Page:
#1 - Saving Today is more Powerful than Saving Tomorrow
If you could receive $10 today or $10 tomorrow, which is worth more? (It's not a trick question!)
Even a single dollar saved today has incredible value when invested over a period of time. When you think of all the ways you spend in your 20s - the morning latte, the $12 green juice, the extra round of drinks at the bar another night ordering from Seamless - these small purchases can quickly add up to $20 a day, $100 a week, $400 a month and so on. At $400 a month, that's a monthly car payment for a really nice car! Whatever we can save in our 20s will be worth 4x the amount over 20 years than if we save that same amount in our late 30s.
The average 25 year old who invests $5,000 a year and earns 10% will have $2,430,366 by retirement.
What if you started at 20 instead of 25? You would now be looking at $3,947,653, almost $4 million dollars! That's $1.5 million more just by saving an extra $25,000 (5 extra years of saving $5,000). How is that possible you ask? The answer isn't new and you've probably heard of it before: Compounding! It has an exponential growth effect on your money.
$5,000 may sound scary, but break it down and it amount to about $13 a day through the course of a year...baby steps.
#2 Your Credit Score Matters
That little number follows us through life. Your credit score is incredibly important in the future when it comes to buying your first home, being approved for a rental property, getting a car or even a loan to start your small business some day. It's easy to blow it off because it doesn't affect us day to day, but when it matters, you'll be wishing you had the highest score possible. So start early. As soon as possible, get a credit card in your name, even if you only buy a packet of gum on it each month, but PAY IT OFF IN FULL. This simple but repetitious act proves you are reliable and accountable for the credit you borrow. It will help you build a solid credit score at a very young age.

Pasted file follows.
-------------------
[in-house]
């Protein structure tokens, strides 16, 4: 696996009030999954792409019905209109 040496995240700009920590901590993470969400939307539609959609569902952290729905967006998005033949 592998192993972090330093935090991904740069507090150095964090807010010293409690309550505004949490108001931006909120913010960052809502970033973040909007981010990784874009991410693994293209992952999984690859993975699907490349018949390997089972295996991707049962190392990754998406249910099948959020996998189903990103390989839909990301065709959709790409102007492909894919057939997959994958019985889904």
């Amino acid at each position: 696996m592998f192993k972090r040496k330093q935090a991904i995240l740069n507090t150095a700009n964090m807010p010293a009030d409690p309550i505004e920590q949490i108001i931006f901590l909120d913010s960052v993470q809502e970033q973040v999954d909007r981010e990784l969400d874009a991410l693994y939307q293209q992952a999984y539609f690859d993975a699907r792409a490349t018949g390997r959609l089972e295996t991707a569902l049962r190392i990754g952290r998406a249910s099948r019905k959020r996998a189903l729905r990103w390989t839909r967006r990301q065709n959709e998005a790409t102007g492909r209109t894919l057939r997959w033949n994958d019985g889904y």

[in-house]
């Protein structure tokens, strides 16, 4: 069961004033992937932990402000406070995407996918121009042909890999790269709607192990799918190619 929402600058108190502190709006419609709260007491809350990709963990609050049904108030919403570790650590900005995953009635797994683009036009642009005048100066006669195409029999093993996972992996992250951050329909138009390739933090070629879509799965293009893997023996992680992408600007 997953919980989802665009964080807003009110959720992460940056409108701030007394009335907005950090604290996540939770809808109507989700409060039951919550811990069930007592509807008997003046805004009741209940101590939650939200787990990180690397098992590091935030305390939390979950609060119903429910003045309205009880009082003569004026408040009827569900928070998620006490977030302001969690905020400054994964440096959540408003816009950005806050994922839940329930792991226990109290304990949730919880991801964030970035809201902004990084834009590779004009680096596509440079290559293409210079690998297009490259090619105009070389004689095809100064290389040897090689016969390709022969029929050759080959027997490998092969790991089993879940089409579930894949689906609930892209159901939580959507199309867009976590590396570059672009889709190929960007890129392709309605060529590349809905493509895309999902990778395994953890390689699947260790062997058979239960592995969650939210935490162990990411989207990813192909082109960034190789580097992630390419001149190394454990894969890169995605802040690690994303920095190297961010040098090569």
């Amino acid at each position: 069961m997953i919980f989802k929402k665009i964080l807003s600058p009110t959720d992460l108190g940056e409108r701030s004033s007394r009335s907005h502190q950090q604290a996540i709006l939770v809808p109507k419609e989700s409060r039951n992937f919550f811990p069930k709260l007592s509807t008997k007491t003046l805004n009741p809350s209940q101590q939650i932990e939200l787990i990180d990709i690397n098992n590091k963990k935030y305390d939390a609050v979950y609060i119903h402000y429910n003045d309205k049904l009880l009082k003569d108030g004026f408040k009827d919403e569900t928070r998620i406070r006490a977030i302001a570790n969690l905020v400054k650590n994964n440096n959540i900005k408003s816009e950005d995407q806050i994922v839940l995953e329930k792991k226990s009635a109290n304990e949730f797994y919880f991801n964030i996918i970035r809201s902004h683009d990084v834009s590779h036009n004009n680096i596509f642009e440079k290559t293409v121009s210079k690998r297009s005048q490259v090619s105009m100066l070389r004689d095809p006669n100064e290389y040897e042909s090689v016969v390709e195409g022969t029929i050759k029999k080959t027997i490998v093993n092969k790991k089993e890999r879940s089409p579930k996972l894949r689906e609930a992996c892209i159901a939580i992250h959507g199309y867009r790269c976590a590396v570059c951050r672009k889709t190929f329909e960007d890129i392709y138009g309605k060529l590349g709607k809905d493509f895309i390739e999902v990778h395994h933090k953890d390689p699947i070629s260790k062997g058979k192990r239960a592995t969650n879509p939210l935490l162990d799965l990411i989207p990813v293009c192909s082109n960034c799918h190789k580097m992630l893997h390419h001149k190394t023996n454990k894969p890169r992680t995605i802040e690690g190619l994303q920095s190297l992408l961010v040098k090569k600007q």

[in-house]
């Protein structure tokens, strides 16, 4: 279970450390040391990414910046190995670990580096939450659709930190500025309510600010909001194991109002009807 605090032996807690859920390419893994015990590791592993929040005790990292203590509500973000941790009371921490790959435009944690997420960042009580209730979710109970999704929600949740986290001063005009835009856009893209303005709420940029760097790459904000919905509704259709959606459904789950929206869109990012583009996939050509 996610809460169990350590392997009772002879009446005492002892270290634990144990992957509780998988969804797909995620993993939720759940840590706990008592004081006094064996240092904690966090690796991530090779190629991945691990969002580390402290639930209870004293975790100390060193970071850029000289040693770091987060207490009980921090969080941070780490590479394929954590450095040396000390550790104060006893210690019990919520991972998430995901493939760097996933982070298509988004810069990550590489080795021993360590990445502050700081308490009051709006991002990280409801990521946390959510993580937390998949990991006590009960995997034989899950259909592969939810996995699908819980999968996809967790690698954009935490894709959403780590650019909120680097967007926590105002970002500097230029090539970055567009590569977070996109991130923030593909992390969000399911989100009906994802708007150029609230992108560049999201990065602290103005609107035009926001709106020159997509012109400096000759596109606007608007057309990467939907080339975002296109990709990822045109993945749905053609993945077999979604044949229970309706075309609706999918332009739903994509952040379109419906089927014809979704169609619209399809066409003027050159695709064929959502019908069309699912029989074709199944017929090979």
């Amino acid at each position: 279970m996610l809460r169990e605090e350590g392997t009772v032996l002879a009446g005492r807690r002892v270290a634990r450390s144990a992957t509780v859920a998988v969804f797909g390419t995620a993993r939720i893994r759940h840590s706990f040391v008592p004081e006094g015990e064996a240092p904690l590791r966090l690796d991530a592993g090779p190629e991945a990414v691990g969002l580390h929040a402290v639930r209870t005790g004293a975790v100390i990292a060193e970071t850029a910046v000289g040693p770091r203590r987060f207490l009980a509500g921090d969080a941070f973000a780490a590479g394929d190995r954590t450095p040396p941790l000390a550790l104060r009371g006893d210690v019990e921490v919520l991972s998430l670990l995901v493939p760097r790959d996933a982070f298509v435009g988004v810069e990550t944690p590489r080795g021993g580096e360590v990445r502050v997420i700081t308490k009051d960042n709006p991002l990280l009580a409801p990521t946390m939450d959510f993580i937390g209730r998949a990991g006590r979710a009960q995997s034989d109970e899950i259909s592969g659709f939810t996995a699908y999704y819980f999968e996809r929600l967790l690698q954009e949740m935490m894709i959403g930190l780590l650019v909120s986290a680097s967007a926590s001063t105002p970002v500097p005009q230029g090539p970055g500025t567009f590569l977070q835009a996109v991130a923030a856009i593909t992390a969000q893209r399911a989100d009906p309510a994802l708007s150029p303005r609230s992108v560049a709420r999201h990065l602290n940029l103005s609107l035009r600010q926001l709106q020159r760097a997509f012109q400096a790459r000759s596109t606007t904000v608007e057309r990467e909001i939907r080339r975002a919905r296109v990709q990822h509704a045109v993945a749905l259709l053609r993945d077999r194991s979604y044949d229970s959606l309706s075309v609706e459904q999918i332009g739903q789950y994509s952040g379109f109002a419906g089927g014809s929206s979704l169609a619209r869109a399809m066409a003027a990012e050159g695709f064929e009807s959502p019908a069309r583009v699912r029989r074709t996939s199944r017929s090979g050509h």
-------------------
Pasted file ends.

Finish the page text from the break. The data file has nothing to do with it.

#3 Cook at Home
Dining out is expensive and not much better for our waistline. Cooking at home 2-3 night a week can save thousands a year on food costs. You don't need to be a gourmet chef, even a homemade pizza, pasta or salad can be simple and delicious. To make it more fun, take a walk through your local farmer's market and get inspired by fresh ingredients. Leftovers make a great lunch for the office - that saves you another $8-12 (there's your $5,000 for tip #1 above).
Even better, invite your friends over for a cocktail-making party. A basic cocktail in the city will run you $15 on average!!! That hurts your wallet and your future financial stability. You're smarter than that.
#4 Switch to Frugal Mode ON DEMAND
When needed, the ability to switch to a higher savings mode for a short period of time is key. While we would all like to think we can stick to our budget, in a perfect world, stuff happens! Perhaps, you'll need to fly home unexpectedly to take care of a sick parent. We can't plan perfectly and the more we can adapt to the curve balls life throws, the more likely we are to be able to course-correct along the way.
Knowing where you can cut back quickly - taking subways instead of cabs, bringing lunch to work, saying no to going out a night or two with friends - can be the difference between barely making it and comfortably coasting when unforeseen expenses arise.
Whoever said "life isn't a compromise"....was probably a trust-fund kid. Just saying...